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Volume 16, issue 3
Atmos. Chem. Phys., 16, 1729–1746, 2016
© Author(s) 2016. This work is distributed under
the Creative Commons Attribution 3.0 License.

Special issue: Carbonaceous Aerosols and Radiative Effects Study (CARES)

Atmos. Chem. Phys., 16, 1729–1746, 2016
© Author(s) 2016. This work is distributed under
the Creative Commons Attribution 3.0 License.

Research article 15 Feb 2016

Research article | 15 Feb 2016

What do correlations tell us about anthropogenic–biogenic interactions and SOA formation in the Sacramento plume during CARES?

L. Kleinman1, C. Kuang1, A. Sedlacek1, G. Senum1, S. Springston1, J. Wang1, Q. Zhang2, J. Jayne3, J. Fast4, J. Hubbe4, J. Shilling4, and R. Zaveri4 L. Kleinman et al.
  • 1Brookhaven National Laboratory, Upton, NY, USA
  • 2University of California at Davis, Davis, CA, USA
  • 3Aerodyne Research Inc., Billerica, MA, USA
  • 4Pacific Northwest National Laboratory, Richland, WA, USA

Abstract. During the Carbonaceous Aerosols and Radiative Effects Study (CARES) the US Department of Energy (DOE) G-1 aircraft was used to sample aerosol and gas phase compounds in the Sacramento, CA, plume and surrounding region. We present data from 66 plume transects obtained during 13 flights in which southwesterly winds transported the plume towards the foothills of the Sierra Nevada. Plume transport occurred partly over land with high isoprene emission rates. Our objective is to empirically determine whether organic aerosol (OA) can be attributed to anthropogenic or biogenic sources, and to determine whether there is a synergistic effect whereby OA concentrations are enhanced by the simultaneous presence of high concentrations of carbon monoxide (CO) and either isoprene, MVK + MACR (sum of methyl vinyl ketone and methacrolein), or methanol, which are taken as tracers of anthropogenic and biogenic emissions, respectively. Linear and bilinear correlations between OA, CO, and each of three biogenic tracers, “Bio”, for individual plume transects indicate that most of the variance in OA over short timescales and distance scales can be explained by CO. For each transect and species a plume perturbation, (i.e., ΔOA, defined as the difference between 90th and 10th percentiles) was defined and regressions done amongst Δ values in order to probe day-to-day and location-dependent variability. Species that predicted the largest fraction of the variance in ΔOA were ΔO3 and ΔCO. Background OA was highly correlated with background methanol and poorly correlated with other tracers. Because background OA was  ∼  60 % of peak OA in the urban plume, peak OA should be primarily biogenic and therefore non-fossil, even though the day-to-day and spatial variability of plume OA is best described by an anthropogenic tracer, CO. Transects were split into subsets according to the percentile rankings of ΔCO and ΔBio, similar to an approach used by Setyan et al. (2012) and Shilling et al. (2013) to determine if anthropogenic–biogenic (A–B) interactions enhance OA production. As found earlier, ΔOA in the data subset having high ΔCO and high ΔBio was several-fold greater than in other subsets. Part of this difference is consistent with a synergistic interaction between anthropogenic and biogenic precursors and part to an independent linear dependence of ΔOA on precursors. The highest values of ΔO3, along with high temperatures, clear skies, and poor ventilation, also occurred in the high ΔCO–high ΔBio data set. A complicated mix of A–B interactions can result. After taking into account linear effects as predicted from low concentration data, an A–B enhancement of OA by a factor of 1.2 to 1.5 is estimated.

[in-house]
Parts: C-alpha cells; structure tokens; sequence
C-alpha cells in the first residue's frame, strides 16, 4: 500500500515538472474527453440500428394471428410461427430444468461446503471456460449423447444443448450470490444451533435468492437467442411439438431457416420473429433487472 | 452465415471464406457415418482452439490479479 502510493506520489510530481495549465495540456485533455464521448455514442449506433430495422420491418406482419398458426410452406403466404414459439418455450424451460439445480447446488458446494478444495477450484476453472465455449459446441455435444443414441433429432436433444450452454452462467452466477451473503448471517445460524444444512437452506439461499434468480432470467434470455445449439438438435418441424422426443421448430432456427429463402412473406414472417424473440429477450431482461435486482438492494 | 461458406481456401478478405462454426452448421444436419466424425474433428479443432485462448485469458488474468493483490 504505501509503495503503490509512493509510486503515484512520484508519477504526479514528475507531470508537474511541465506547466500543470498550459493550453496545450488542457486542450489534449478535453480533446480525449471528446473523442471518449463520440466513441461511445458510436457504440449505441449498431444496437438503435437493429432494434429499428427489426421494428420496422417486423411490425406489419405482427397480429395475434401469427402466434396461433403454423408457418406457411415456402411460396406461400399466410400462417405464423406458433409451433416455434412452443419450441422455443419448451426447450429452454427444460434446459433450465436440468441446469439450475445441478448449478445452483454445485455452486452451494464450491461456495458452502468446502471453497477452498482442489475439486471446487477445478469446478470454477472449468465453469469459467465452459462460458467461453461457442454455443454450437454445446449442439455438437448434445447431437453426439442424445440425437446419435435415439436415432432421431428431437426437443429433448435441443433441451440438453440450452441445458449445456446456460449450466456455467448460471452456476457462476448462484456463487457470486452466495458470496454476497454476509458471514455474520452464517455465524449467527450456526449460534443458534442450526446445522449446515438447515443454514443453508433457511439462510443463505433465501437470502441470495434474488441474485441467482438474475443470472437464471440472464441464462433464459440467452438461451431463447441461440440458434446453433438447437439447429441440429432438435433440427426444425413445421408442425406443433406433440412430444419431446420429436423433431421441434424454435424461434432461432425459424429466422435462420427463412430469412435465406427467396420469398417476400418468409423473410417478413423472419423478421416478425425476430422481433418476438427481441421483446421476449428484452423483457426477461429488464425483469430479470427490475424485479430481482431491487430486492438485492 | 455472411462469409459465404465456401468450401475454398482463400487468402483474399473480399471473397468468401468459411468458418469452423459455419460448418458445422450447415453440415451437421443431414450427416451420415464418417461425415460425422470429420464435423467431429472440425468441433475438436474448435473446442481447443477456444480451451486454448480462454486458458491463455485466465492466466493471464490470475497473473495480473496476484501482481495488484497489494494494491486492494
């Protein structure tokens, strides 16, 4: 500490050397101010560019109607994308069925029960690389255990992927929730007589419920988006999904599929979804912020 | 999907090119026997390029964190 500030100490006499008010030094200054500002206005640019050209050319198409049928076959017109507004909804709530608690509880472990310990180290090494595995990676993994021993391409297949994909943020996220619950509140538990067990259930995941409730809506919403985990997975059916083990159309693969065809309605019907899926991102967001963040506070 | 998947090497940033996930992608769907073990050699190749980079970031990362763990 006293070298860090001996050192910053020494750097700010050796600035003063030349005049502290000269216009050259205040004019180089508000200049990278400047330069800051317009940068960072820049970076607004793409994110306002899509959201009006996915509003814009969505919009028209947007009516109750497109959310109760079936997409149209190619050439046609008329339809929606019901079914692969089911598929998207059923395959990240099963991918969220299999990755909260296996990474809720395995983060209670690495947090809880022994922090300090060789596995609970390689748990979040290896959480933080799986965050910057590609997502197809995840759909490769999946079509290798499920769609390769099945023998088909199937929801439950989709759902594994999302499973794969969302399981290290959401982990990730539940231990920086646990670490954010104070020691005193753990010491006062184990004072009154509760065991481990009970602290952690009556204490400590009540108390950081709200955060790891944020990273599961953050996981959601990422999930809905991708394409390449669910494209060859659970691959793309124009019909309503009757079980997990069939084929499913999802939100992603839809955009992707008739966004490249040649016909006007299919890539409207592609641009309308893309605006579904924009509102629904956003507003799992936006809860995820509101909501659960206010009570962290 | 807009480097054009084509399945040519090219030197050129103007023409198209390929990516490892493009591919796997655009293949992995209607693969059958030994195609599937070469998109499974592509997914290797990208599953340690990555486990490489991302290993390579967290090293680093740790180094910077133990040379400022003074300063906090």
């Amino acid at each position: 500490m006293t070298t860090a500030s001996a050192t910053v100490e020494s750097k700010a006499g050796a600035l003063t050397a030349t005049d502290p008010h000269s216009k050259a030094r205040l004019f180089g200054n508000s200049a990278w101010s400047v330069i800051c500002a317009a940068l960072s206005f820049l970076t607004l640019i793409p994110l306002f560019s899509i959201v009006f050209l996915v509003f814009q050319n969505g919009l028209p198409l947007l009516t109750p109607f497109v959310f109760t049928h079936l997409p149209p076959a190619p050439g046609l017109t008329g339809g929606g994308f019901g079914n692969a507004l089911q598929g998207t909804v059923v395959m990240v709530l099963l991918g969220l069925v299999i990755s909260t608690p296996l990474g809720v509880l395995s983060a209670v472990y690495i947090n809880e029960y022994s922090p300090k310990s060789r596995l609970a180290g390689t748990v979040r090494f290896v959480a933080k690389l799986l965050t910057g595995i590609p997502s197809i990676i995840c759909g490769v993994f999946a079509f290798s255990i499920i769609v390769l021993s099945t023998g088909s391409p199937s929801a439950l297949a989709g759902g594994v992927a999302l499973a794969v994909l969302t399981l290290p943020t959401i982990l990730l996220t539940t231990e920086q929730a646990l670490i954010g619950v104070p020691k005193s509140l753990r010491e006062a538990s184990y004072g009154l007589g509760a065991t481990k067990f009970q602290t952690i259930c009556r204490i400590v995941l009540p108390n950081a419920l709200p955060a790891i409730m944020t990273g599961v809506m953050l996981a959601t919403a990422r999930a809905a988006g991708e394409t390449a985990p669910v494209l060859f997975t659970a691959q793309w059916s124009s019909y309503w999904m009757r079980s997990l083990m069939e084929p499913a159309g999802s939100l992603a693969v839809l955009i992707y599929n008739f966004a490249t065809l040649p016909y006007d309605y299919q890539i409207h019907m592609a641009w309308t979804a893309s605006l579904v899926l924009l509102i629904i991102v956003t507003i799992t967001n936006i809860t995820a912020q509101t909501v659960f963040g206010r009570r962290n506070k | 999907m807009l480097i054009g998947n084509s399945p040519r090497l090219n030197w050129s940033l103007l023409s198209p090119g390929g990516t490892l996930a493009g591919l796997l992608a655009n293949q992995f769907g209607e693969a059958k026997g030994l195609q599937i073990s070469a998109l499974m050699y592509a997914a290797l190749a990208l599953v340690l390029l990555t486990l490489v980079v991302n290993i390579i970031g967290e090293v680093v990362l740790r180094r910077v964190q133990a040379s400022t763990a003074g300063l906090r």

Publications Copernicus
Short summary
Atmospheric measurements of total organic aerosol (OA) and tracers of anthropogenic and biogenic emissions are used to quantify synergistic effects (A–B interactions) between two classes of precursors in the formation of OA. Regressions are consistent with the Sacramento plume composed mainly of modern carbon, and OA correlating best with an anthropogenic tracer. It is found that meteorological conditions during a pollution episode can mimic effects of A–B interactions.
Atmospheric measurements of total organic aerosol (OA) and tracers of anthropogenic and biogenic...
Final-revised paper